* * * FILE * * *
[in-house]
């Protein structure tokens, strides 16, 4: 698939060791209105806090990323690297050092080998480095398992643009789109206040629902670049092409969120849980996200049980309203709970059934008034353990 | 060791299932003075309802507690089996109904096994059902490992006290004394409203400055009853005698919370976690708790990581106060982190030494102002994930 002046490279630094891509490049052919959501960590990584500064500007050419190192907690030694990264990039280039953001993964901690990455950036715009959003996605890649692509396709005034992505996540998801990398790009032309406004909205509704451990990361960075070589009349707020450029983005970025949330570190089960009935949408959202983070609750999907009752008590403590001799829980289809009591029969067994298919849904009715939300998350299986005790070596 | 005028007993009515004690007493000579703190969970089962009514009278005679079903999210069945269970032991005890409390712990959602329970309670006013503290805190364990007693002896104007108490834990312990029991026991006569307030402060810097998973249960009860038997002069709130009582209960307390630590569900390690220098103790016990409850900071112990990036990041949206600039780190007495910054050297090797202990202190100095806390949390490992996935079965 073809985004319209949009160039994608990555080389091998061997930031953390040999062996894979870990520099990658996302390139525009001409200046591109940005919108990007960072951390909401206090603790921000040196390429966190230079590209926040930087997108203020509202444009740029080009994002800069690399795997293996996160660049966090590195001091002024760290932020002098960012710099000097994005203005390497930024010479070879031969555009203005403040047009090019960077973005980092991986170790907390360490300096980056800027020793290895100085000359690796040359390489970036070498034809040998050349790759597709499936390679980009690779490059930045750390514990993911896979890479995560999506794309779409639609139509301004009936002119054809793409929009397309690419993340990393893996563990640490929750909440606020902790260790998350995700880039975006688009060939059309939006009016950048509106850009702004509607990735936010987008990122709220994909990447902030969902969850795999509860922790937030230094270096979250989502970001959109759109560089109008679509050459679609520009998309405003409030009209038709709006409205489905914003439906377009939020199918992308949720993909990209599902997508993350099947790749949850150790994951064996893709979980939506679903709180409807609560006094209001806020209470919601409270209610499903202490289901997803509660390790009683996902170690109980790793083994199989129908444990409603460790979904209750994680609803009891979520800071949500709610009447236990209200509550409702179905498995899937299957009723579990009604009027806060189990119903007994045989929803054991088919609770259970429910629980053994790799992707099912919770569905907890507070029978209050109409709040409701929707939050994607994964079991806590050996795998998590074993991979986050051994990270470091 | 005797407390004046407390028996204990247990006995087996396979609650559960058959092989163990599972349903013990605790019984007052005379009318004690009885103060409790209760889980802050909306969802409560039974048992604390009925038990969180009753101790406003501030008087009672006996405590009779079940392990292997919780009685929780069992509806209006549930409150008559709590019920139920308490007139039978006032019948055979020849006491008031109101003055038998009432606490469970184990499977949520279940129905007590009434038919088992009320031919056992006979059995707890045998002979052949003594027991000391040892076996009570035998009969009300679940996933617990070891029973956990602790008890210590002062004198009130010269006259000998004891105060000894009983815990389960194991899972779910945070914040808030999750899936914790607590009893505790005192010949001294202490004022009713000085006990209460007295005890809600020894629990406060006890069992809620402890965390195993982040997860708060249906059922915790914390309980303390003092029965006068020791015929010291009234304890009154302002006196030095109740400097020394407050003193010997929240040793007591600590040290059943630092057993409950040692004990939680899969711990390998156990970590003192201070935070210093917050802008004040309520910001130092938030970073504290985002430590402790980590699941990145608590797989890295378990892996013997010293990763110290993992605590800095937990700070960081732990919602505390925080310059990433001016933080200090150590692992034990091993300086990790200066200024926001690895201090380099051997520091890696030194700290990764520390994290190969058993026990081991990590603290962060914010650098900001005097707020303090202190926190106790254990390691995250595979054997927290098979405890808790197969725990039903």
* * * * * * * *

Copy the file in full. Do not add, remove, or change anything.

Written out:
[in-house]
């Protein structure tokens, strides 16, 4: 698939060791209105806090990323690297050092080998480095398992643009789109206040629902670049092409969120849980996200049980309203709970059934008034353990 | 060791299932003075309802507690089996109904096994059902490992006290004394409203400055009853005698919370976690708790990581106060982190030494102002994930 002046490279630094891509490049052919959501960590990584500064500007050419190192907690030694990264990039280039953001993964901690990455950036715009959003996605890649692509396709005034992505996540998801990398790009032309406004909205509704451990990361960075070589009349707020450029983005970025949330570190089960009935949408959202983070609750999907009752008590403590001799829980289809009591029969067994298919849904009715939300998350299986005790070596 | 005028007993009515004690007493000579703190969970089962009514009278005679079903999210069945269970032991005890409390712990959602329970309670006013503290805190364990007693002896104007108490834990312990029991026991006569307030402060810097998973249960009860038997002069709130009582209960307390630590569900390690220098103790016990409850900071112990990036990041949206600039780190007495910054050297090797202990202190100095806390949390490992996935079965 073809985004319209949009160039994608990555080389091998061997930031953390040999062996894979870990520099990658996302390139525009001409200046591109940005919108990007960072951390909401206090603790921000040196390429966190230079590209926040930087997108203020509202444009740029080009994002800069690399795997293996996160660049966090590195001091002024760290932020002098960012710099000097994005203005390497930024010479070879031969555009203005403040047009090019960077973005980092991986170790907390360490300096980056800027020793290895100085000359690796040359390489970036070498034809040998050349790759597709499936390679980009690779490059930045750390514990993911896979890479995560999506794309779409639609139509301004009936002119054809793409929009397309690419993340990393893996563990640490929750909440606020902790260790998350995700880039975006688009060939059309939006009016950048509106850009702004509607990735936010987008990122709220994909990447902030969902969850795999509860922790937030230094270096979250989502970001959109759109560089109008679509050459679609520009998309405003409030009209038709709006409205489905914003439906377009939020199918992308949720993909990209599902997508993350099947790749949850150790994951064996893709979980939506679903709180409807609560006094209001806020209470919601409270209610499903202490289901997803509660390790009683996902170690109980790793083994199989129908444990409603460790979904209750994680609803009891979520800071949500709610009447236990209200509550409702179905498995899937299957009723579990009604009027806060189990119903007994045989929803054991088919609770259970429910629980053994790799992707099912919770569905907890507070029978209050109409709040409701929707939050994607994964079991806590050996795998998590074993991979986050051994990270470091 | 005797407390004046407390028996204990247990006995087996396979609650559960058959092989163990599972349903013990605790019984007052005379009318004690009885103060409790209760889980802050909306969802409560039974048992604390009925038990969180009753101790406003501030008087009672006996405590009779079940392990292997919780009685929780069992509806209006549930409150008559709590019920139920308490007139039978006032019948055979020849006491008031109101003055038998009432606490469970184990499977949520279940129905007590009434038919088992009320031919056992006979059995707890045998002979052949003594027991000391040892076996009570035998009969009300679940996933617990070891029973956990602790008890210590002062004198009130010269006259000998004891105060000894009983815990389960194991899972779910945070914040808030999750899936914790607590009893505790005192010949001294202490004022009713000085006990209460007295005890809600020894629990406060006890069992809620402890965390195993982040997860708060249906059922915790914390309980303390003092029965006068020791015929010291009234304890009154302002006196030095109740400097020394407050003193010997929240040793007591600590040290059943630092057993409950040692004990939680899969711990390998156990970590003192201070935070210093917050802008004040309520910001130092938030970073504290985002430590402790980590699941990145608590797989890295378990892996013997010293990763110290993992605590800095937990700070960081732990919602505390925080310059990433001016933080200090150590692992034990091993300086990790200066200024926001690895201090380099051997520091890696030194700290990764520390994290190969058993026990081991990590603290962060914010650098900001005097707020303090202190926190106790254990390691995250595979054997927290098979405890808790197969725990039903």